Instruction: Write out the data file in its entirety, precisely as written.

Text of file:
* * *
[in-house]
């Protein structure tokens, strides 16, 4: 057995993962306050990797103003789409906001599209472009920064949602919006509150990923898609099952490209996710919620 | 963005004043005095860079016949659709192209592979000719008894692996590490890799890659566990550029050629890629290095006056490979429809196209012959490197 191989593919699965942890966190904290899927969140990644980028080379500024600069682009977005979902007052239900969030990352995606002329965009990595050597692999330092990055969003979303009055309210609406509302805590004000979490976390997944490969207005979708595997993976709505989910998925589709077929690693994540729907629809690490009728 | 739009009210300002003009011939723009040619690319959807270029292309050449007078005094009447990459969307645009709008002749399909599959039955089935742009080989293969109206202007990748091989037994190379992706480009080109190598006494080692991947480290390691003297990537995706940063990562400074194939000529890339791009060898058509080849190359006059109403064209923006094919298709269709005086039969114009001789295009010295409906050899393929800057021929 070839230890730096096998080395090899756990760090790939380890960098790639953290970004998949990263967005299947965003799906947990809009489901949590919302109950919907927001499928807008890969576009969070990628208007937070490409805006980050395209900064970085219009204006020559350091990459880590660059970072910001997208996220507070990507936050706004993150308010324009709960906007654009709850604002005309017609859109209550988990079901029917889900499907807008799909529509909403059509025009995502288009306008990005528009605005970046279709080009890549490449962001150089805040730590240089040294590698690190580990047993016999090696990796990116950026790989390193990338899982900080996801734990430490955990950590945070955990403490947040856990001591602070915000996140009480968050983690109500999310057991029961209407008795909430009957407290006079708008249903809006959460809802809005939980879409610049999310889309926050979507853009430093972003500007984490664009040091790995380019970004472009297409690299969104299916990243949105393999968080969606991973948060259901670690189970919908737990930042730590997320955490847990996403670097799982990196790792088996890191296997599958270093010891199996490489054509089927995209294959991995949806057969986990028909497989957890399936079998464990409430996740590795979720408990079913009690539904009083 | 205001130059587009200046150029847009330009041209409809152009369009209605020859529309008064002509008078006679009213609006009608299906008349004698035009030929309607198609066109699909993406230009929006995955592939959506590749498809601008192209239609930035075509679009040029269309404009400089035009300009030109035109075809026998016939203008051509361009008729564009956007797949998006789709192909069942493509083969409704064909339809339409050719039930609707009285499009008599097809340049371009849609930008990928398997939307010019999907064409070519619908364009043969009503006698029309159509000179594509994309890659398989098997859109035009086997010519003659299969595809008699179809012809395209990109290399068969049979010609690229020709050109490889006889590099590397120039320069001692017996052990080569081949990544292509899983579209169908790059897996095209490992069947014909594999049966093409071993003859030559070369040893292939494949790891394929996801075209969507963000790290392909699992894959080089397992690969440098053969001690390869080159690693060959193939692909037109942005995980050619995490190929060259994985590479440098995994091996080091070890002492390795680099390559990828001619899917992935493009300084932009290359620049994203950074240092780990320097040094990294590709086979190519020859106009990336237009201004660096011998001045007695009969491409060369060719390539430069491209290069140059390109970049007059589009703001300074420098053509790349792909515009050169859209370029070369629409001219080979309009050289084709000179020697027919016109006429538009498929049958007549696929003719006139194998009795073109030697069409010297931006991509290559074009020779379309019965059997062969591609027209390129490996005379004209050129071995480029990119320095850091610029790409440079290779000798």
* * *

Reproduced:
[in-house]
């Protein structure tokens, strides 16, 4: 057995993962306050990797103003789409906001599209472009920064949602919006509150990923898609099952490209996710919620 | 963005004043005095860079016949659709192209592979000719008894692996590490890799890659566990550029050629890629290095006056490979429809196209012959490197 191989593919699965942890966190904290899927969140990644980028080379500024600069682009977005979902007052239900969030990352995606002329965009990595050597692999330092990055969003979303009055309210609406509302805590004000979490976390997944490969207005979708595997993976709505989910998925589709077929690693994540729907629809690490009728 | 739009009210300002003009011939723009040619690319959807270029292309050449007078005094009447990459969307645009709008002749399909599959039955089935742009080989293969109206202007990748091989037994190379992706480009080109190598006494080692991947480290390691003297990537995706940063990562400074194939000529890339791009060898058509080849190359006059109403064209923006094919298709269709005086039969114009001789295009010295409906050899393929800057021929 070839230890730096096998080395090899756990760090790939380890960098790639953290970004998949990263967005299947965003799906947990809009489901949590919302109950919907927001499928807008890969576009969070990628208007937070490409805006980050395209900064970085219009204006020559350091990459880590660059970072910001997208996220507070990507936050706004993150308010324009709960906007654009709850604002005309017609859109209550988990079901029917889900499907807008799909529509909403059509025009995502288009306008990005528009605005970046279709080009890549490449962001150089805040730590240089040294590698690190580990047993016999090696990796990116950026790989390193990338899982900080996801734990430490955990950590945070955990403490947040856990001591602070915000996140009480968050983690109500999310057991029961209407008795909430009957407290006079708008249903809006959460809802809005939980879409610049999310889309926050979507853009430093972003500007984490664009040091790995380019970004472009297409690299969104299916990243949105393999968080969606991973948060259901670690189970919908737990930042730590997320955490847990996403670097799982990196790792088996890191296997599958270093010891199996490489054509089927995209294959991995949806057969986990028909497989957890399936079998464990409430996740590795979720408990079913009690539904009083 | 205001130059587009200046150029847009330009041209409809152009369009209605020859529309008064002509008078006679009213609006009608299906008349004698035009030929309607198609066109699909993406230009929006995955592939959506590749498809601008192209239609930035075509679009040029269309404009400089035009300009030109035109075809026998016939203008051509361009008729564009956007797949998006789709192909069942493509083969409704064909339809339409050719039930609707009285499009008599097809340049371009849609930008990928398997939307010019999907064409070519619908364009043969009503006698029309159509000179594509994309890659398989098997859109035009086997010519003659299969595809008699179809012809395209990109290399068969049979010609690229020709050109490889006889590099590397120039320069001692017996052990080569081949990544292509899983579209169908790059897996095209490992069947014909594999049966093409071993003859030559070369040893292939494949790891394929996801075209969507963000790290392909699992894959080089397992690969440098053969001690390869080159690693060959193939692909037109942005995980050619995490190929060259994985590479440098995994091996080091070890002492390795680099390559990828001619899917992935493009300084932009290359620049994203950074240092780990320097040094990294590709086979190519020859106009990336237009201004660096011998001045007695009969491409060369060719390539430069491209290069140059390109970049007059589009703001300074420098053509790349792909515009050169859209370029070369629409001219080979309009050289084709000179020697027919016109006429538009498929049958007549696929003719006139194998009795073109030697069409010297931006991509290559074009020779379309019965059997062969591609027209390129490996005379004209050129071995480029990119320095850091610029790409440079290779000798």